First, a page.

So, I got carried away quite a bit. Apologies. But returning to the subject: I think that it is very good for a programme that shows how in different part of the world, different people do agriculture. And I liked the fact that Doherty showed respect for all the interviewed farmers and tried to look at it from a positive side, even if he made it clear to the viewer that he wouldn't choose to do it their way.

Jandra

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Re: a very ish must see TV viewing - Jimmy on the BBC

Post: #186345 southeast-isher
Sat Feb 06, 2010 12:14 am

Full respect Jandra well said. We can only try our best. There is no right or wrong way to do things as such. But there is a more right and a more wrong way to do things. I'm just glad we're on this side of things, and i found this forum.

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Re: a very ish must see TV viewing - Jimmy on the BBC

Post: #213599 southeast-isher
Thu Nov 04, 2010 10:14 am

For anyone interested Jimmy's Food Factory series 2 started last night and is now up on iPlayer.

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Re: a very ish must see TV viewing - Jimmy on the BBC

Post: #213605 oldjerry
Thu Nov 04, 2010 11:07 am

I met him at a food fair once - he's a nice bloke. But, like his maths, his food knowledge is a little lacking (and his sausages were bloody awful!).

Mike[/quote]


I've met him too,and he is a nice bloke and I tried the sausages (and here I disagree,they were bloody revolting).I once saw 20 mins of a prog about some tv pig farm or something which he was bumbling around in,farming knowlege a bit thin on the gound too.Still it makes for jolly viewing,and we HAVE to watch something,well I do, my copy of Kelly's Heroes is wearing out.

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Re: a very ish must see TV viewing - Jimmy on the BBC

Post: #213608 Green Aura
Thu Nov 04, 2010 11:49 am

I loved Kellys Heroes!
Maggie

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Life shrinks or expands in proportion to one's courage. Anais Nin

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Re: a very ish must see TV viewing - Jimmy on the BBC

Post: #213611 Millymollymandy
Thu Nov 04, 2010 12:03 pm

I couldn't be bothered as it sounded too much like that other series on Food which has just finished.

I thought Jimmy's Farm sausages were supposed to be the bees knees? :dontknow: I do hear they are sold in T*scos though! :lol:

Did watch Nigel 'vile greasy hair' Slater, don't like him but like the food/recipe ideas!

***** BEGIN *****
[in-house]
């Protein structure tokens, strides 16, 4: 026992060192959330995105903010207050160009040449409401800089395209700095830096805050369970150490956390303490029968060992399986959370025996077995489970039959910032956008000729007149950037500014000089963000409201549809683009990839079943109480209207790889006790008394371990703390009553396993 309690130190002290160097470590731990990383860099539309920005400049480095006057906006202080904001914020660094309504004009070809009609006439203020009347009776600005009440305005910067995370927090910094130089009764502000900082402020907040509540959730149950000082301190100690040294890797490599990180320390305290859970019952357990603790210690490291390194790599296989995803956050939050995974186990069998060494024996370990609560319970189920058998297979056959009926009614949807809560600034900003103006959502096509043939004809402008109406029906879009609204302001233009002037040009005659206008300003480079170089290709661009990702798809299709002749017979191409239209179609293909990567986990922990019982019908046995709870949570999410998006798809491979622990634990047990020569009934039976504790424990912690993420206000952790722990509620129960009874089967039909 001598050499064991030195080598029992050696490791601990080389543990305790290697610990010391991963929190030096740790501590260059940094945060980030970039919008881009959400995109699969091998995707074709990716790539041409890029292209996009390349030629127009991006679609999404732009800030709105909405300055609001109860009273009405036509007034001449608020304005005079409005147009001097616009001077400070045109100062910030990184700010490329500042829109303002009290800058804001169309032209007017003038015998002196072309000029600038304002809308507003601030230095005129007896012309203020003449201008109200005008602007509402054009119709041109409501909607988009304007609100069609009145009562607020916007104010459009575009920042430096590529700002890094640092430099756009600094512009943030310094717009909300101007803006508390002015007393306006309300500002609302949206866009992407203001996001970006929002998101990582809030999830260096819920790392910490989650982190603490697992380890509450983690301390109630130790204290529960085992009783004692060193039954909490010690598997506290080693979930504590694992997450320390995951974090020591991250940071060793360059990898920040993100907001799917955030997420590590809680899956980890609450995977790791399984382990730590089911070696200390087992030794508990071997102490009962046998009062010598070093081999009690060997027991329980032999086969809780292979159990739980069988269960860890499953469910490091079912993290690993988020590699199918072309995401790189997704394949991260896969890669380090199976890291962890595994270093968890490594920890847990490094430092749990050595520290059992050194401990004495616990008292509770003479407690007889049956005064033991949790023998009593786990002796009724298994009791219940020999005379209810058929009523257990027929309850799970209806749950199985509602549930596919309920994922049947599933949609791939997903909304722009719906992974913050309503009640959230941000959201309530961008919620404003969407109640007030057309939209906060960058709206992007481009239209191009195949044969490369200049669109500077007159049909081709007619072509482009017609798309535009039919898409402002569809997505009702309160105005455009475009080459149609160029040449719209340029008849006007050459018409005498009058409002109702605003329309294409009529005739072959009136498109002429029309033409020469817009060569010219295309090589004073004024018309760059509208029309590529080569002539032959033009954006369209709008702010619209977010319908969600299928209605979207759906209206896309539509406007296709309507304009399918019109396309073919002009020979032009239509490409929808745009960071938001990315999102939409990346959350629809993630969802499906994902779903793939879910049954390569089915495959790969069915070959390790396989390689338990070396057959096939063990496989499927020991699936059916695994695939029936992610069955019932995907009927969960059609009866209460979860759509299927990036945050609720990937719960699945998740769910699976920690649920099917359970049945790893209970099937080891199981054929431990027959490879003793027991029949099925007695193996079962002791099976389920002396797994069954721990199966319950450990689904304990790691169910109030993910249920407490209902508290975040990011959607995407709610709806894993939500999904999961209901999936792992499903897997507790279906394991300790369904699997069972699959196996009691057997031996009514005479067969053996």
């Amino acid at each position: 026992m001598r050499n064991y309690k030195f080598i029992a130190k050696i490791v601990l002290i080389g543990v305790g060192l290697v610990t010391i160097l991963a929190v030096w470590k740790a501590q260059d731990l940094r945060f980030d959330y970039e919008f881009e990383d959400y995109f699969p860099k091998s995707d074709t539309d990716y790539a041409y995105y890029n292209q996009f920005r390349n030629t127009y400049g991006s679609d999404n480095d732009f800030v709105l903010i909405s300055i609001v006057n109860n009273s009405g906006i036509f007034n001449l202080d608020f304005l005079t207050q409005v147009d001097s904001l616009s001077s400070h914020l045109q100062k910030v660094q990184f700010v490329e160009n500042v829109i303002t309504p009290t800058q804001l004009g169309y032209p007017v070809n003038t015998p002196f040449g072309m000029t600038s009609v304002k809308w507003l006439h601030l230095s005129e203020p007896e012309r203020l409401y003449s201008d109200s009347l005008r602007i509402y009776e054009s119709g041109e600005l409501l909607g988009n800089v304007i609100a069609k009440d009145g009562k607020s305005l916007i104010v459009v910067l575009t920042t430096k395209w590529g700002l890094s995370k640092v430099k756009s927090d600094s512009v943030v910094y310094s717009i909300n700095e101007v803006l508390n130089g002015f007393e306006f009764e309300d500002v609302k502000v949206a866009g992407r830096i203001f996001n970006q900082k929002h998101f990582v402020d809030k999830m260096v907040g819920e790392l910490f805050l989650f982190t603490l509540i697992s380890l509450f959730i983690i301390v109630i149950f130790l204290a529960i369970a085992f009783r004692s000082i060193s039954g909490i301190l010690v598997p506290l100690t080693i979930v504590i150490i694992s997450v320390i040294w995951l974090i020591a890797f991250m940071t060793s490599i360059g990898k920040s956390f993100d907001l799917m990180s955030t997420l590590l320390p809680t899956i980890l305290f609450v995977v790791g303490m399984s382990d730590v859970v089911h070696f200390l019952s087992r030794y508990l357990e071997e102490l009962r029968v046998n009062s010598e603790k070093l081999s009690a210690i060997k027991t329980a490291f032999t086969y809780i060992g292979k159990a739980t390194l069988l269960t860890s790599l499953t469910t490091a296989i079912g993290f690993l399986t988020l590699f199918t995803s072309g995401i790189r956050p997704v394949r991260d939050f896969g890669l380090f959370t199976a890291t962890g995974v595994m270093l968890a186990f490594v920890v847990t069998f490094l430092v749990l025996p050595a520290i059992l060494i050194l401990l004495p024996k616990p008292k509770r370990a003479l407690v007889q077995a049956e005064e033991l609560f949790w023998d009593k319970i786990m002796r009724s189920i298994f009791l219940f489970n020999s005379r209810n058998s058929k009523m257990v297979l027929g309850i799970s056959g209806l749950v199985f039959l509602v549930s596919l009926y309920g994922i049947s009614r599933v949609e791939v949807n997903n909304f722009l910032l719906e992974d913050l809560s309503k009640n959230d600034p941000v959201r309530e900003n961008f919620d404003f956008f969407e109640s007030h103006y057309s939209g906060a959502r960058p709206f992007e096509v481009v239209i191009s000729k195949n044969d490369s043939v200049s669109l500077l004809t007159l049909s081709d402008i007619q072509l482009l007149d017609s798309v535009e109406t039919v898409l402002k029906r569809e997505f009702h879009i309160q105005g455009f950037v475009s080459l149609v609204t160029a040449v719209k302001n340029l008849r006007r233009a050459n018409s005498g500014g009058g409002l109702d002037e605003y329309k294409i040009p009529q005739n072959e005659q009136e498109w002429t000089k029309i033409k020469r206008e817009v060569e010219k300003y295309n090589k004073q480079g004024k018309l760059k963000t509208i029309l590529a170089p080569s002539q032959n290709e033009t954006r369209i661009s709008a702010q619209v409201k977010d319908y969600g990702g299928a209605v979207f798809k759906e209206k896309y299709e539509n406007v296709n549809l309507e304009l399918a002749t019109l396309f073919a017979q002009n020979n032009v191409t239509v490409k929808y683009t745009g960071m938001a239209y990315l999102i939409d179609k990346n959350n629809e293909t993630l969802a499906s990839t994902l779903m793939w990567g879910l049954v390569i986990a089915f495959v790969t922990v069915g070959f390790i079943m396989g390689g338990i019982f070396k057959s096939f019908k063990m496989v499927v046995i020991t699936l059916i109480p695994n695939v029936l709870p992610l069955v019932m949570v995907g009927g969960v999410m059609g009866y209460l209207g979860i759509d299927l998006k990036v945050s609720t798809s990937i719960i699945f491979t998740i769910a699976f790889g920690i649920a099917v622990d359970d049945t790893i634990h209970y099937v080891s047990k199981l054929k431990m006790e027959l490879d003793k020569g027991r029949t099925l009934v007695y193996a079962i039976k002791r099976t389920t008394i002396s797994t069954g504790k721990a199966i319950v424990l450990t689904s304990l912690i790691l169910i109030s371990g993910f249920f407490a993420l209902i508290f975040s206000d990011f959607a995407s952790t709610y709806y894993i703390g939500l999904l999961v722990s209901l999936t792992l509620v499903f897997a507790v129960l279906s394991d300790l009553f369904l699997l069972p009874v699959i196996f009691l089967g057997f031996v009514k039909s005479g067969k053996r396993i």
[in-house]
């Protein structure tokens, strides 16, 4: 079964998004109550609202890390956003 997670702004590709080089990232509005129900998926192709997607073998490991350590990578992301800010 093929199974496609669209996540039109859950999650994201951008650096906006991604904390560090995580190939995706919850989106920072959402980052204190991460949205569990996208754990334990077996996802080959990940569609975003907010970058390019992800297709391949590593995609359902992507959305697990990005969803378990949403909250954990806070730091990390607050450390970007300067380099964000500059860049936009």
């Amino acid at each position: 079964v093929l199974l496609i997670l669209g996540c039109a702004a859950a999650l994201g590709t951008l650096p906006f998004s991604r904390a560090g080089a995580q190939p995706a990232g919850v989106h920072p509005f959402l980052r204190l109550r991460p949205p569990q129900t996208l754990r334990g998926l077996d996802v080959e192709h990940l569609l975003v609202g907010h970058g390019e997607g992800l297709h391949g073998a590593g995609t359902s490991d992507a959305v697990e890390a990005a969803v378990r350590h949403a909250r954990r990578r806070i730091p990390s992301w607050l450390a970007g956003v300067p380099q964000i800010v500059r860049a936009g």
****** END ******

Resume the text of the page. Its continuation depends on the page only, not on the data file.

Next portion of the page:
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Re: a very ish must see TV viewing - Jimmy on the BBC

Post: #213620 bonniethomas06
Thu Nov 04, 2010 12:58 pm

I have to agree there MMM, I love his food but I cannot bear the unbelievably pretentious and over the top way that he attempts to be poetic about his food, his intonation and pronounciation and generally the way that he pauses for breath after every third word. Grrrrrr!

Having said that, I do have Tender vol. 1 and it is very good! Reading him is a much more enjoyable than listening to him.
"A pretty face is fine, but what a farmer needs is a woman who can carry a pig under each arm"

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Re: a very ish must see TV viewing - Jimmy on the BBC

Post: #213626 Millymollymandy
Thu Nov 04, 2010 2:11 pm

Absolutely Bonnie, I used to know him only as a newspaper columnist/food writer and he was fine in print! :lol: Just don't like all that lank greasy hair flopping all over the place and feel that if he was cooking me dinner, I would insist on an industrial hairnet for him. :pukeright: And probably a muzzle so he couldn't speak either. :lol:
boboff wrote:Oh and just for MMM, :hugish: (thanks)


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Re: a very ish must see TV viewing - Jimmy on the BBC

Post: #213632 MKG
Thu Nov 04, 2010 2:40 pm

... and tight leather undies and a studded collar???

:lol: :lol:

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Re: a very ish must see TV viewing - Jimmy on the BBC

Post: #213646 Millymollymandy
Thu Nov 04, 2010 5:30 pm

Buerk (as they say in France)! :pukeright: :pukeright: :pukeright:
boboff wrote:Oh and just for MMM, :hugish: (thanks)


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Re: a very ish must see TV viewing - Jimmy on the BBC

Post: #213666 battybird
Thu Nov 04, 2010 10:28 pm

Do you think Nigel has a problem with shampoo...maybe we could give him the recipe to make a herbal one!
I love the recipes and books but, like MMM, get soo irritated by his greasy hair! :pukeright:
The cockerel makes the noise, the hen produces the goods!! anon

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Re: a very ish must see TV viewing - Jimmy on the BBC

Post: #213682 Millymollymandy
Fri Nov 05, 2010 6:24 am

Aha, I've just looked at his website and realised that is what I couldn't put my finger on, he was the one presenting that series 'A Taste of my Life' which had plenty of interesting people being interviewed/cooking but I just couldn't watch after the first few as there was something so annoying but dull about it..... :mrgreen:
boboff wrote:Oh and just for MMM, :hugish: (thanks)


http://chateaumoorhen.blogspot.com/